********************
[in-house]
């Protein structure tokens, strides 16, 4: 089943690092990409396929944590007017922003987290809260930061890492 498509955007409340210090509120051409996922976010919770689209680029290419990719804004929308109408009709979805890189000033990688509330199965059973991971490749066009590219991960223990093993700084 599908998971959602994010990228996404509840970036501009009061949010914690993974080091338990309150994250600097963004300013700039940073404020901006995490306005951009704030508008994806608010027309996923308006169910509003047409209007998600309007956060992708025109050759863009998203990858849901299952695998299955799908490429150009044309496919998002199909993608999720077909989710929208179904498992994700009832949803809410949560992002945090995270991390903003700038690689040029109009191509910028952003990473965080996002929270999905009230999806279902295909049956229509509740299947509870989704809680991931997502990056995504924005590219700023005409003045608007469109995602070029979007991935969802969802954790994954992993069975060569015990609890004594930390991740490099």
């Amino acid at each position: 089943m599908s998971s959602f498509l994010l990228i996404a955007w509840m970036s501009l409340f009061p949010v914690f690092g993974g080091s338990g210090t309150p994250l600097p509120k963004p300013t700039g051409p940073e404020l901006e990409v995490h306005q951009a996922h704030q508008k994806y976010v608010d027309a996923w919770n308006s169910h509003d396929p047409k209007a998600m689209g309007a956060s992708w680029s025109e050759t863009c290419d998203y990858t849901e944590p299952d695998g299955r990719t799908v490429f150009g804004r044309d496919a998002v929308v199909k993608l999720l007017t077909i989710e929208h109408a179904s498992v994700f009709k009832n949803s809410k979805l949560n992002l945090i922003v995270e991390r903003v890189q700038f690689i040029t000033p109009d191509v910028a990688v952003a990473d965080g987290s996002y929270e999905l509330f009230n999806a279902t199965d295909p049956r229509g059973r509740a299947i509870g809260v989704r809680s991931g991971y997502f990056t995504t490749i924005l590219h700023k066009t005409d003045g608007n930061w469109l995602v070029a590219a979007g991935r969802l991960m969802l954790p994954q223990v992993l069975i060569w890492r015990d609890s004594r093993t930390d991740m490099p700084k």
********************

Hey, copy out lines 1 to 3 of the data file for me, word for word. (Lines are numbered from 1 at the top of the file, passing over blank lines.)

[in-house]
């Protein structure tokens, strides 16, 4: 089943690092990409396929944590007017922003987290809260930061890492 498509955007409340210090509120051409996922976010919770689209680029290419990719804004929308109408009709979805890189000033990688509330199965059973991971490749066009590219991960223990093993700084 599908998971959602994010990228996404509840970036501009009061949010914690993974080091338990309150994250600097963004300013700039940073404020901006995490306005951009704030508008994806608010027309996923308006169910509003047409209007998600309007956060992708025109050759863009998203990858849901299952695998299955799908490429150009044309496919998002199909993608999720077909989710929208179904498992994700009832949803809410949560992002945090995270991390903003700038690689040029109009191509910028952003990473965080996002929270999905009230999806279902295909049956229509509740299947509870989704809680991931997502990056995504924005590219700023005409003045608007469109995602070029979007991935969802969802954790994954992993069975060569015990609890004594930390991740490099």
């Amino acid at each position: 089943m599908s998971s959602f498509l994010l990228i996404a955007w509840m970036s501009l409340f009061p949010v914690f690092g993974g080091s338990g210090t309150p994250l600097p509120k963004p300013t700039g051409p940073e404020l901006e990409v995490h306005q951009a996922h704030q508008k994806y976010v608010d027309a996923w919770n308006s169910h509003d396929p047409k209007a998600m689209g309007a956060s992708w680029s025109e050759t863009c290419d998203y990858t849901e944590p299952d695998g299955r990719t799908v490429f150009g804004r044309d496919a998002v929308v199909k993608l999720l007017t077909i989710e929208h109408a179904s498992v994700f009709k009832n949803s809410k979805l949560n992002l945090i922003v995270e991390r903003v890189q700038f690689i040029t000033p109009d191509v910028a990688v952003a990473d965080g987290s996002y929270e999905l509330f009230n999806a279902t199965d295909p049956r229509g059973r509740a299947i509870g809260v989704r809680s991931g991971y997502f990056t995504t490749i924005l590219h700023k066009t005409d003045g608007n930061w469109l995602v070029a590219a979007g991935r969802l991960m969802l954790p994954q223990v992993l069975i060569w890492r015990d609890s004594r093993t930390d991740m490099p700084k």